BP PLC

formerly Anglo-Persian Oil Co., Ltd., British Petroleum Co. PLC, and BP Amoco

British petrochemical corporation.

Formed in 1909 as the Anglo-Persian Oil Co., Ltd., to finance an oil-field concession granted by the Iranian government to William Knox D'Arcy, it became one of the largest oil companies in the world, with oil fields and refineries in Alaska and the North Sea. The British government was for many years BP's largest single stockholder, but by the late 1980s it had turned over the company to private ownership. In 1987 BP consolidated its U.S. interests by acquiring the Standard Oil Co. In 1998 it merged with Amoco (formerly Standard Oil of Indiana) to form BP-Amoco. In addition to oil and natural gas, it produces chemicals, plastics, and synthetic fibres. Its headquarters are in London.

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▪ British corporation
also known as (1954–2000)  British Petroleum 

      British petrochemical corporation that became the world's largest oil company through its merger with the Amoco Corporation of the United States in 1998. BP was initially registered on April 14, 1909, as the Anglo-Persian Oil Company, Ltd. It was renamed the Anglo-Iranian Oil Company, Ltd., in 1935 and changed its name to the British Petroleum Company Limited in 1954. The name British Petroleum Company PLC was adopted in 1982. After merging with Amoco in 1998, the corporation took the name BP Amoco before assuming the name BP PLC in 2000. The company's headquarters are in London.

      The Anglo-Persian Oil Company was formed to take over and finance an oil-field concession granted by the Iranian (Iran) government to an English investor, William Knox D'Arcy. The first successful oil wells were drilled at Masjed Soleymān, and crude oil was piped to a refinery built at Ābādān, from which the first cargo of oil was exported in March 1912. Other Iranian fields and refineries were built, and by 1938 Ābādān had the largest single refinery in the world. The concession was revised in 1933, briefly suspended in 1951–53, and renewed in 1953 in a consortium with other oil companies.

      In 1914 the British government became the company's principal stockholder and remained so. Effective January 1, 1955, British Petroleum became a holding company. Beginning in 1977 the British government reduced its ownership of British Petroleum by selling shares to the public, and in the late 1980s the government turned over British Petroleum entirely to private ownership by selling its remaining shares. This cleared the way for British Petroleum to acquire Britoil PLC, an independent oil company that produced oil from the North Sea fields.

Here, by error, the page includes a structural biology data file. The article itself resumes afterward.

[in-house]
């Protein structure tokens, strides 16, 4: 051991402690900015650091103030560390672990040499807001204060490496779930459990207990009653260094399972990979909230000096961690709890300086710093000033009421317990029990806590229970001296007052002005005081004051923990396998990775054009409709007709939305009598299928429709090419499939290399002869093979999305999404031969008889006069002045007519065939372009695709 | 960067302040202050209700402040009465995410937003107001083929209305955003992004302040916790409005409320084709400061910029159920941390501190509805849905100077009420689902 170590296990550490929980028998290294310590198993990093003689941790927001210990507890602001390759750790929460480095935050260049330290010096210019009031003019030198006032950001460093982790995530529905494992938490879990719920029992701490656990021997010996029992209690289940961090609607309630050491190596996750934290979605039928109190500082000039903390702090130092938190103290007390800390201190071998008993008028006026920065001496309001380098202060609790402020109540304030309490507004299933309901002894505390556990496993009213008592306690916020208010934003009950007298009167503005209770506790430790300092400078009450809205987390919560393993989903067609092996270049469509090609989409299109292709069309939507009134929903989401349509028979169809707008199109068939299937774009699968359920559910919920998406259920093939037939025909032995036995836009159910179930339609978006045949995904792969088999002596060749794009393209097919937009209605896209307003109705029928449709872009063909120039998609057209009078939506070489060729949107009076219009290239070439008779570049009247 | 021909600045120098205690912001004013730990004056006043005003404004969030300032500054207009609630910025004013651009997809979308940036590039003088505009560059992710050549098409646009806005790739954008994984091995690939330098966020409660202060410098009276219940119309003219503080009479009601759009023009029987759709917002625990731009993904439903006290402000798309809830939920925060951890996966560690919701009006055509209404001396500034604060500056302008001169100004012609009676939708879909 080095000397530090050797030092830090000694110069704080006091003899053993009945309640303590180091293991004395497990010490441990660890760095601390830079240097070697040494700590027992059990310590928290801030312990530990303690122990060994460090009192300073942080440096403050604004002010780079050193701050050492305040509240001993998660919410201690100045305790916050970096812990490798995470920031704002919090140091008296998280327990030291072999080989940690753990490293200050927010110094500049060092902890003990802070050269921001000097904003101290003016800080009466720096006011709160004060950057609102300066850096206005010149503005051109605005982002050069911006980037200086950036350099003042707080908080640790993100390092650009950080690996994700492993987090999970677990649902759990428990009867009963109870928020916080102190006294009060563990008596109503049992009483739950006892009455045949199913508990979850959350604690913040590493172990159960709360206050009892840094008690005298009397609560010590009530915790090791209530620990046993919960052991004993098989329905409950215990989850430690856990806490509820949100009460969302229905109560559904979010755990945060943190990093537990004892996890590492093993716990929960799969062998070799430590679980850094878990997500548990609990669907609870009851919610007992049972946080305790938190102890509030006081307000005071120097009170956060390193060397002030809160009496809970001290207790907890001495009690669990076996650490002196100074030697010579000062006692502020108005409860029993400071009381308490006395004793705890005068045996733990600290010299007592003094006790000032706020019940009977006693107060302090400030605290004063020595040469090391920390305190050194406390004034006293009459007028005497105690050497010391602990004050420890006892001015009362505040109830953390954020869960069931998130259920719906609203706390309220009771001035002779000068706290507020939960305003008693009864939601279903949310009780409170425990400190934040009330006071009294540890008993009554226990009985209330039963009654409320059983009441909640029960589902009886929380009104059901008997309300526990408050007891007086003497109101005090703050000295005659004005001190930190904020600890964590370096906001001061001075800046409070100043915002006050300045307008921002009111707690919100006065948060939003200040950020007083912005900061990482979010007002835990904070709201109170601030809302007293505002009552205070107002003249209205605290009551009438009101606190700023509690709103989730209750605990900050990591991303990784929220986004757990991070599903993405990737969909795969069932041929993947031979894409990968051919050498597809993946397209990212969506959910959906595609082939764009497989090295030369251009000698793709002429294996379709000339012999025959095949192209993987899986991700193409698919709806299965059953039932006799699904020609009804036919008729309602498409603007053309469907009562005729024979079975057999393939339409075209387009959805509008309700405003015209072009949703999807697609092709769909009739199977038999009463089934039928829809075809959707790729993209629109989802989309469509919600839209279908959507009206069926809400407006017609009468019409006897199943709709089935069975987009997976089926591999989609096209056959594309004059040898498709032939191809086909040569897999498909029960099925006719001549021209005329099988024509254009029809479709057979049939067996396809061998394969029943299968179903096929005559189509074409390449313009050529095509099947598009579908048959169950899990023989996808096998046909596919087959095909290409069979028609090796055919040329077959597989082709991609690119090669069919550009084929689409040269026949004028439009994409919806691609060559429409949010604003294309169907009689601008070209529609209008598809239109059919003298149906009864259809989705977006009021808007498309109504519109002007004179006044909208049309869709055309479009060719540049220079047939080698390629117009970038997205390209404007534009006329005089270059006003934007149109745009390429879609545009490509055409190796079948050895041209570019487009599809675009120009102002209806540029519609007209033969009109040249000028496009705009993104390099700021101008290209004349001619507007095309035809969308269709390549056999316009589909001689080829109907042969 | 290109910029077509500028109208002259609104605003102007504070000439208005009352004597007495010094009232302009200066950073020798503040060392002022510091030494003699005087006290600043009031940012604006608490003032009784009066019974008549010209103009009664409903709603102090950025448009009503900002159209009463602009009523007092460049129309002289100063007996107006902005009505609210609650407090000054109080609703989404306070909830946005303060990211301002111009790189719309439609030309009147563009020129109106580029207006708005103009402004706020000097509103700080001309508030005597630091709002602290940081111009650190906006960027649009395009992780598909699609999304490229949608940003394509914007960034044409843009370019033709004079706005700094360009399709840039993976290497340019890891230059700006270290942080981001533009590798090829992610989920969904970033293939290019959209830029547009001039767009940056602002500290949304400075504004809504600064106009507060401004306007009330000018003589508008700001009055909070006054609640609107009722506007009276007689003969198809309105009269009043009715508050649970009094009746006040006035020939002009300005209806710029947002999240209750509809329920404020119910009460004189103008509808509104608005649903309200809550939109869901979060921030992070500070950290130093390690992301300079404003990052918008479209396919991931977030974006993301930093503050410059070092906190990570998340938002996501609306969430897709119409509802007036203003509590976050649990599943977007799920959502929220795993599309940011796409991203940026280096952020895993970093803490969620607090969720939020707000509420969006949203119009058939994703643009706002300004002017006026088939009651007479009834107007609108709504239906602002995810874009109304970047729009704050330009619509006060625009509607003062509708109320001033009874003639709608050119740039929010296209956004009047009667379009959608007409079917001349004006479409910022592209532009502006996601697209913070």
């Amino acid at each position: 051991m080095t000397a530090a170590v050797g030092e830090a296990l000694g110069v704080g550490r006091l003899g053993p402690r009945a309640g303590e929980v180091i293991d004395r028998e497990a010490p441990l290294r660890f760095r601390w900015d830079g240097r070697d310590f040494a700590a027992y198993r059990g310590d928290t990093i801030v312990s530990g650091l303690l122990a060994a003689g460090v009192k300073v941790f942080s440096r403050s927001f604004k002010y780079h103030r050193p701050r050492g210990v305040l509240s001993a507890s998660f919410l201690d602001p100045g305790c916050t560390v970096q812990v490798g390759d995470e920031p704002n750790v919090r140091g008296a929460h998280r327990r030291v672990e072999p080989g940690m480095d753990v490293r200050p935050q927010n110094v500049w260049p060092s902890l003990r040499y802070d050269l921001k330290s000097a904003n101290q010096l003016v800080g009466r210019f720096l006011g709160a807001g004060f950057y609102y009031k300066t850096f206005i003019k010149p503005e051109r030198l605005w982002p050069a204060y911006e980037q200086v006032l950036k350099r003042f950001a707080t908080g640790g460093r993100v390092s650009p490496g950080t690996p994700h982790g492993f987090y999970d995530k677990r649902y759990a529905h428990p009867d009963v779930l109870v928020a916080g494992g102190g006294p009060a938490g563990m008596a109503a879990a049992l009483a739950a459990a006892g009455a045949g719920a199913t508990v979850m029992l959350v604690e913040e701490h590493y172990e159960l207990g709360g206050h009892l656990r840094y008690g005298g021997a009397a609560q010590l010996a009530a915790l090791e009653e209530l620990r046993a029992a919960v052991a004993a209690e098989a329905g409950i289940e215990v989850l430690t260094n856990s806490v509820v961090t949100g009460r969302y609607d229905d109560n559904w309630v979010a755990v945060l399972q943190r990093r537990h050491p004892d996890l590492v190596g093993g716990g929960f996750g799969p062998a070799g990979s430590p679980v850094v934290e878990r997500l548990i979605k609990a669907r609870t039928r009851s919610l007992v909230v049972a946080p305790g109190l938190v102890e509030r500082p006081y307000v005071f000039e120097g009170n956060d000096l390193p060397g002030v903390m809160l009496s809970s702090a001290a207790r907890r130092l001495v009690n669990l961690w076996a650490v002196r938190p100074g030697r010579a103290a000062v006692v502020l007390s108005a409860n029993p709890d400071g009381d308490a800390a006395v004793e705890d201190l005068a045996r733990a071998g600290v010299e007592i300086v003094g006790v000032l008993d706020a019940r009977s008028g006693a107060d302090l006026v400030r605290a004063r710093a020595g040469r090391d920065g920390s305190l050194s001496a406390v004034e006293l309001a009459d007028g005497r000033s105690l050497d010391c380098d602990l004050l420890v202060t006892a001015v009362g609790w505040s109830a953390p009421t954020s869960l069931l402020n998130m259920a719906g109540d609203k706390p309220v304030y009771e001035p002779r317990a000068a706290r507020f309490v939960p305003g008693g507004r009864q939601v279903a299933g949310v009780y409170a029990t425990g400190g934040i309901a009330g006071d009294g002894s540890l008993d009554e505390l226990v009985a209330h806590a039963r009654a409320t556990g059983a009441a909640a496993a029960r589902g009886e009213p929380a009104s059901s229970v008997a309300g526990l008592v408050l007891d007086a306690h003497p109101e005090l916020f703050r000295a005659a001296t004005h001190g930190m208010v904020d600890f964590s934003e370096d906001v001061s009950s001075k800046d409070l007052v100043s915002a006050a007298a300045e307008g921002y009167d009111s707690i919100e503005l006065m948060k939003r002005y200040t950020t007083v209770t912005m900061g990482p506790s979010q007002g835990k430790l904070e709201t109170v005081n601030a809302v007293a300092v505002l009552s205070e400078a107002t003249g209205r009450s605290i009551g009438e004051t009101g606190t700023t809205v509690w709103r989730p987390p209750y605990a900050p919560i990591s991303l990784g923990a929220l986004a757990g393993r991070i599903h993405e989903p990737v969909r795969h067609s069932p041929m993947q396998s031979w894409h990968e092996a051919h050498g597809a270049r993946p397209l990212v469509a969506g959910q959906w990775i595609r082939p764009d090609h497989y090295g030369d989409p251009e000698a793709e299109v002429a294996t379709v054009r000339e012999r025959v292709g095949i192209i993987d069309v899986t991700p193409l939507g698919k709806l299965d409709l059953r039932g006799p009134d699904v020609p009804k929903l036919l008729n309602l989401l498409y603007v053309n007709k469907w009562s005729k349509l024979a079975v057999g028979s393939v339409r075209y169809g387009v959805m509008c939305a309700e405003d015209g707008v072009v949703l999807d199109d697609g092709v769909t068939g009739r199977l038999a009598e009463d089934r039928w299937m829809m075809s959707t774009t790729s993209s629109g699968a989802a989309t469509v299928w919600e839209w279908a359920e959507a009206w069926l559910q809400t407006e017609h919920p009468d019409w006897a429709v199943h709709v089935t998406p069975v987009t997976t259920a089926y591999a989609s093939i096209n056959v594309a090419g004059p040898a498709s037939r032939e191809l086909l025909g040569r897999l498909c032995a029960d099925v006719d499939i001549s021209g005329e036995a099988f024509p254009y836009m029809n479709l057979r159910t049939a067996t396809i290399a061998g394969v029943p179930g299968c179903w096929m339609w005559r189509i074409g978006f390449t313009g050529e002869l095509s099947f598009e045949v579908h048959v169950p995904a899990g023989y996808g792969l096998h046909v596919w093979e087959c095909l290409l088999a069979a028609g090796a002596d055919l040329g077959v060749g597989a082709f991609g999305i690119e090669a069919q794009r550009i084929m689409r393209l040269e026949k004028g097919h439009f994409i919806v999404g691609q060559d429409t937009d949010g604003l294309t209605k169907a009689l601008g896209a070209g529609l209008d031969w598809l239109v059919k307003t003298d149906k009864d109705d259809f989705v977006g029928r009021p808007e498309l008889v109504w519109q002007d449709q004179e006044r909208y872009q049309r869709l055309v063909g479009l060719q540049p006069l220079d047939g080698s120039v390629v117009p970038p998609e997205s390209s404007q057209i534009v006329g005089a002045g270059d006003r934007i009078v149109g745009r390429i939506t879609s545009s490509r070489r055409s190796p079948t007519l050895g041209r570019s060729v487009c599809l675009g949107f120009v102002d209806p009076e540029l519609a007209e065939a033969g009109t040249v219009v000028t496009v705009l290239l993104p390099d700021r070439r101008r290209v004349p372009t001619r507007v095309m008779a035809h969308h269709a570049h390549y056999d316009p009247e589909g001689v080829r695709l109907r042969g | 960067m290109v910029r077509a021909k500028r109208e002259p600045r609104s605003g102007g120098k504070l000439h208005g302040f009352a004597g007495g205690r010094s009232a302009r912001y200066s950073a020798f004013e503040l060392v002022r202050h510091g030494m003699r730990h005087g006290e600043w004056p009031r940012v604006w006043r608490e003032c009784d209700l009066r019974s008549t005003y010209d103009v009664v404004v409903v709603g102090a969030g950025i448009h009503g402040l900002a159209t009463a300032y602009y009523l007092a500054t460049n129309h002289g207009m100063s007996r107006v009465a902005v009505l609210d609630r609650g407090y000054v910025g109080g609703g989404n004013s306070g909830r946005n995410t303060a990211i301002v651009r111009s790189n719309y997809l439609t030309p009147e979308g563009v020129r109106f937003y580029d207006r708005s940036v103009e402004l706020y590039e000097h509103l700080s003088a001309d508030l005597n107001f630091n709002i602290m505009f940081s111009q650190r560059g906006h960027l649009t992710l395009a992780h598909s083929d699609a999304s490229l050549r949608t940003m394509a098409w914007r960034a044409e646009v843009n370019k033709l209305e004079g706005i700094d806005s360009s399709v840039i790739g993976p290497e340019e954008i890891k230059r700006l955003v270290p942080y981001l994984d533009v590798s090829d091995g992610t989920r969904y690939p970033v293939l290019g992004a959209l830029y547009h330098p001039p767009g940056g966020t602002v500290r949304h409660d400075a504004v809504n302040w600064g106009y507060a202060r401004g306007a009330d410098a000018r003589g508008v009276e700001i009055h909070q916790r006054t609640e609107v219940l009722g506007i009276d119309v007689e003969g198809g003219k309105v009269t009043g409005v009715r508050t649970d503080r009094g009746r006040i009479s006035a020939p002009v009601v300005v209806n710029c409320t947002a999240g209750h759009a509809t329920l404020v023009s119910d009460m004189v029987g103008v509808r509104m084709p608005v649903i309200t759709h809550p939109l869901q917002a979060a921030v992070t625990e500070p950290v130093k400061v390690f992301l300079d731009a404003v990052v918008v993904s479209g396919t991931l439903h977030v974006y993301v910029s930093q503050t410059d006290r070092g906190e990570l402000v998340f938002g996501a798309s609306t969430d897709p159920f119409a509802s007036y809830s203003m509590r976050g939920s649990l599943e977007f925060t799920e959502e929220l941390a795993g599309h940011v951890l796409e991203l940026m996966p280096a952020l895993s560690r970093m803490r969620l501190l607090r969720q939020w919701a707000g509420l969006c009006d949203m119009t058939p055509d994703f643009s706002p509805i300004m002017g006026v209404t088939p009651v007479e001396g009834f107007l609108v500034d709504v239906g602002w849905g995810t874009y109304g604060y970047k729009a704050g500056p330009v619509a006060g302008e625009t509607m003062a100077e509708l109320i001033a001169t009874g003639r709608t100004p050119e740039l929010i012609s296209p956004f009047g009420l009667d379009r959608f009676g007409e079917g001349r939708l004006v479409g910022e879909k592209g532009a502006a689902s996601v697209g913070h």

British Petroleum developed oil fields and built refineries in several more countries, including major interests in Alaska's Prudhoe Bay and in the United Kingdom sector of the North Sea, where, in 1965, British Petroleum made the first commercial discovery of natural gas and, in 1970, the first discovery of a major oil field. Beginning in 1970, BP merged its assets in the United States with those of the Standard Oil Company (Ohio), in which BP acquired a controlling interest. In 1987 BP acquired the remainder of the Standard Oil Company for almost $8 billion, thereby reinforcing its position as one of the world's leading oil companies. In merging with U.S. oil giant Amoco (Amoco Corporation) in 1998, the newly created BP Amoco became the largest petroleum concern in the world. The corporation changed its name to BP PLC following the acquisitions, in 2000, of Atlantic Richfield (Atlantic Richfield Company) (known for ARCO brand gasoline in the western United States) and Burmah Castrol (a leading British oil, gas, and lubricants company).

      BP and its subsidiaries and associated companies engage in the exploration, production, refining, transportation, and distribution of oil and natural gas and in the manufacture of chemicals, plastics, and synthetic fibres. It operates convenience stores and filling stations through brands such as BP, Aral, ARCO, and am/pm.

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Universalium. 2010.

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